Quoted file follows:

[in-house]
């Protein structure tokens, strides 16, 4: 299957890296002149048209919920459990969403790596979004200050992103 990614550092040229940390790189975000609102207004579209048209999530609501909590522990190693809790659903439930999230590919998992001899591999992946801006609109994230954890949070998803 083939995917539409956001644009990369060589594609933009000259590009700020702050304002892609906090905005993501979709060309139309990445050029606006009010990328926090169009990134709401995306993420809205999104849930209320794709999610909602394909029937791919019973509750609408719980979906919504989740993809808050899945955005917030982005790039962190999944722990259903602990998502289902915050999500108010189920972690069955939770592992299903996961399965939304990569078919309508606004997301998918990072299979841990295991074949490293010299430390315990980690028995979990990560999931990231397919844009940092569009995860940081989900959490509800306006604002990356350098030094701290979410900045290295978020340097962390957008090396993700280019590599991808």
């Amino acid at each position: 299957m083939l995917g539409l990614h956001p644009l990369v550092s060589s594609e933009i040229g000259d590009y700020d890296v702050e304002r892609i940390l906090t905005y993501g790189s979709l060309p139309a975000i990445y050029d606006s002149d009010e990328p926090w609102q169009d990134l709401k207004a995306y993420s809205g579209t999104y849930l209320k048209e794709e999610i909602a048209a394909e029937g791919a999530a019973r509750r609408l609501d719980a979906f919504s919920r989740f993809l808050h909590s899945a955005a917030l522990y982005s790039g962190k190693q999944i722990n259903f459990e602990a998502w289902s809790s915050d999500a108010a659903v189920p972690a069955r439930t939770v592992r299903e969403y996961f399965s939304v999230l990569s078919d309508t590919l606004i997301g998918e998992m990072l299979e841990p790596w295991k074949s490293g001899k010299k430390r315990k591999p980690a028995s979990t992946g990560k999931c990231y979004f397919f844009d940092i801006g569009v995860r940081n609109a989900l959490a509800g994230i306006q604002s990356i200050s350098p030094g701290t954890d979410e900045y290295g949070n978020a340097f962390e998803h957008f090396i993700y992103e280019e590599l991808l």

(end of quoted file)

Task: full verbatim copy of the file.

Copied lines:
[in-house]
């Protein structure tokens, strides 16, 4: 299957890296002149048209919920459990969403790596979004200050992103 990614550092040229940390790189975000609102207004579209048209999530609501909590522990190693809790659903439930999230590919998992001899591999992946801006609109994230954890949070998803 083939995917539409956001644009990369060589594609933009000259590009700020702050304002892609906090905005993501979709060309139309990445050029606006009010990328926090169009990134709401995306993420809205999104849930209320794709999610909602394909029937791919019973509750609408719980979906919504989740993809808050899945955005917030982005790039962190999944722990259903602990998502289902915050999500108010189920972690069955939770592992299903996961399965939304990569078919309508606004997301998918990072299979841990295991074949490293010299430390315990980690028995979990990560999931990231397919844009940092569009995860940081989900959490509800306006604002990356350098030094701290979410900045290295978020340097962390957008090396993700280019590599991808």
């Amino acid at each position: 299957m083939l995917g539409l990614h956001p644009l990369v550092s060589s594609e933009i040229g000259d590009y700020d890296v702050e304002r892609i940390l906090t905005y993501g790189s979709l060309p139309a975000i990445y050029d606006s002149d009010e990328p926090w609102q169009d990134l709401k207004a995306y993420s809205g579209t999104y849930l209320k048209e794709e999610i909602a048209a394909e029937g791919a999530a019973r509750r609408l609501d719980a979906f919504s919920r989740f993809l808050h909590s899945a955005a917030l522990y982005s790039g962190k190693q999944i722990n259903f459990e602990a998502w289902s809790s915050d999500a108010a659903v189920p972690a069955r439930t939770v592992r299903e969403y996961f399965s939304v999230l990569s078919d309508t590919l606004i997301g998918e998992m990072l299979e841990p790596w295991k074949s490293g001899k010299k430390r315990k591999p980690a028995s979990t992946g990560k999931c990231y979004f397919f844009d940092i801006g569009v995860r940081n609109a989900l959490a509800g994230i306006q604002s990356i200050s350098p030094g701290t954890d979410e900045y290295g949070n978020a340097f962390e998803h957008f090396i993700y992103e280019e590599l991808l």